Please use this identifier to cite or link to this item:http://hdl.handle.net/20.500.12105/9079
First report of Babesia divergens infection in an HIV patient
Int J Infect Dis. 2015 Apr;33:202-4.
Human babesiosis is a zoonosis primarily transmitted through Ixodes ticks and alternatively by routes such as blood transfusions from asymptomatic donors. We report the first case of human babesiosis caused by Babesia divergens in a patient with HIV. This study also focuses on elucidating the possible transmission route of infection in this patient, who received numerous blood transfusions but showed patent symptoms only after splenectomy. A battery of detection tools along with a novel Western-Blot Assay and Enzyme Linked Immunosorbent Assay using the major surface protein of B. divergens (Bd37) as a target were used to evaluate the presence of B. divergens or antibodies against the parasite in samples from the patient and the blood donors involved in this case. A retrospective study of the humoral status against the parasite revealed B. divergens IgG antibodies in one of the implicated donors, but also showed that the patient had been already exposed to the parasite before any transfusion. Thus, this analysis of natural and transfusion transmission routes suggests a pre-existing subclinical babesiosis in the patient.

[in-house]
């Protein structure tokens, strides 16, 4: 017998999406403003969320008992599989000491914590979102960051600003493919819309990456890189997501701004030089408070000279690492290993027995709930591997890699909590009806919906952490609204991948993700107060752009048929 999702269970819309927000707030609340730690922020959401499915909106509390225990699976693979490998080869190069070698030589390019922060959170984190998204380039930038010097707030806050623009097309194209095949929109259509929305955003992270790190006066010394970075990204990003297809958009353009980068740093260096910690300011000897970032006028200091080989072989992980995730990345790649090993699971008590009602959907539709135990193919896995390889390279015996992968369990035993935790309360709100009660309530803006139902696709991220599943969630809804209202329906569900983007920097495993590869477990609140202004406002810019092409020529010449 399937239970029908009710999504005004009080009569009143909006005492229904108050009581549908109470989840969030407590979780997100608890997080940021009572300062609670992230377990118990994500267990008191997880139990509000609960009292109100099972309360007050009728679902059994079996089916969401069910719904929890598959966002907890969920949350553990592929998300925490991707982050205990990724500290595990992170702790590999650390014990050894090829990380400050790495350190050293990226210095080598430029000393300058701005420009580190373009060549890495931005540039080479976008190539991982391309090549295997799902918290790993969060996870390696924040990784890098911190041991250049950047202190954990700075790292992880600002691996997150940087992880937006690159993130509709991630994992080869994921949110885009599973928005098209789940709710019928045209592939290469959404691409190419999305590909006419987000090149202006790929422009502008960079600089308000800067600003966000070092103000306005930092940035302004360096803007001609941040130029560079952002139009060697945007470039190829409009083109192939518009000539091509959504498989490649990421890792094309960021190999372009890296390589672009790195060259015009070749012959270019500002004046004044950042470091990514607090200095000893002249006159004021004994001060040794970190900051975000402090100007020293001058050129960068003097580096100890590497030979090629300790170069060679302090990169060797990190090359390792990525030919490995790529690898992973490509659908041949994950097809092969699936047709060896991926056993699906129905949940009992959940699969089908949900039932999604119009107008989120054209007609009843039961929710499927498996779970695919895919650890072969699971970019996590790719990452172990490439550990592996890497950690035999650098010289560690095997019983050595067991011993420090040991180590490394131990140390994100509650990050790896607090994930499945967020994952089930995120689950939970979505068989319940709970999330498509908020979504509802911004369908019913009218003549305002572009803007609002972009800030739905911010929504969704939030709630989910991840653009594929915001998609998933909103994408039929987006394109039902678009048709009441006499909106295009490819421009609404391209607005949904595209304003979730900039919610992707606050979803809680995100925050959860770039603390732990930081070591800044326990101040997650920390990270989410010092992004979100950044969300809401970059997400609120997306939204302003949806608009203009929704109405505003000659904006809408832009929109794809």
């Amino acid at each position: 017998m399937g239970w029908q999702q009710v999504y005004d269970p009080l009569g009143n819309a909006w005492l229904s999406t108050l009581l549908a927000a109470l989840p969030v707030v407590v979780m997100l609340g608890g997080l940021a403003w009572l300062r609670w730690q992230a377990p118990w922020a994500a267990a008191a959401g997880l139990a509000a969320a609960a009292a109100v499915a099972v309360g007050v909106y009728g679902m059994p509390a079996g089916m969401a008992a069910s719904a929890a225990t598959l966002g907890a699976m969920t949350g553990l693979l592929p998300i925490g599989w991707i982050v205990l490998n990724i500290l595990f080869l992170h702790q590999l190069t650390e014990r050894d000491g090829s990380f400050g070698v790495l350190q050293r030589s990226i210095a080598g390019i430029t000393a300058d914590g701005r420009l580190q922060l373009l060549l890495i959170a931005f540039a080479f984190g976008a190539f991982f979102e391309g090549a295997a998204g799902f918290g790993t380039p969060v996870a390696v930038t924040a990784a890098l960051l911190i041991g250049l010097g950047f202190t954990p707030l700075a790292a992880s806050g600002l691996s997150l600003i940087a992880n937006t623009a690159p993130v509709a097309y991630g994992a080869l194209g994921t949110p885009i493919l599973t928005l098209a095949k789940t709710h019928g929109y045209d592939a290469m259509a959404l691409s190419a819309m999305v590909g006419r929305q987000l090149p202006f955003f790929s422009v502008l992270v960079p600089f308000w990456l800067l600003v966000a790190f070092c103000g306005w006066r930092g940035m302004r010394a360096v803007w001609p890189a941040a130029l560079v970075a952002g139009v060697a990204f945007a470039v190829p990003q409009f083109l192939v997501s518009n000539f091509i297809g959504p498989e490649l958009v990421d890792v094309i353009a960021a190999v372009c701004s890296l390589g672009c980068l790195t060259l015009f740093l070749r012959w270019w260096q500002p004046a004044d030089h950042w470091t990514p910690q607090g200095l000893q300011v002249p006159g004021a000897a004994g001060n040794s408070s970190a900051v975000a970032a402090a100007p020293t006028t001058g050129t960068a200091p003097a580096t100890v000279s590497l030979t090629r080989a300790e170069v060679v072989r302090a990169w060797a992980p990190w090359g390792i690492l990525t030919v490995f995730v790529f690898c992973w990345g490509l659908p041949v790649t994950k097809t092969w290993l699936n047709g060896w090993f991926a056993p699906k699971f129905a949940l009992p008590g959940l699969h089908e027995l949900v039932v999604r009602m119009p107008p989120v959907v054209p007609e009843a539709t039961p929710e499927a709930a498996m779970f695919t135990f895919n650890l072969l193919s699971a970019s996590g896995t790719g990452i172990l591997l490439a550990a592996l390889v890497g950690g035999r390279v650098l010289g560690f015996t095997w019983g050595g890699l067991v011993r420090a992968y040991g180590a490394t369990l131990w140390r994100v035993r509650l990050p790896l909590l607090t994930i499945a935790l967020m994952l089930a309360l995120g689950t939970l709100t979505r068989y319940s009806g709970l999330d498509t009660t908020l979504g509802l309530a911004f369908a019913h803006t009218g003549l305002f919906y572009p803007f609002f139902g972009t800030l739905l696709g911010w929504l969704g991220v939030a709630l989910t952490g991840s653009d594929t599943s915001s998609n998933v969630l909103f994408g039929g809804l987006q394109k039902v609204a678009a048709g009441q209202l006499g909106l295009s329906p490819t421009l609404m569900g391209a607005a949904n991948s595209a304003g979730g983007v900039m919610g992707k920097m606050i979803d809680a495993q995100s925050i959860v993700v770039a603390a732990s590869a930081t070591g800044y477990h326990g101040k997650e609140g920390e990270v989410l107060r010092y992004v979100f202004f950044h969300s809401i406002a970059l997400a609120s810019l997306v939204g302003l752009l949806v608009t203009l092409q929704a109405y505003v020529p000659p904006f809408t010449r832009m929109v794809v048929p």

Adult | Babesia | Babesiosis | Blood Donors | Blood Transfusion | Coinfection | HIV Infections | Humans | Male | Retrospective Studies | Splenectomy
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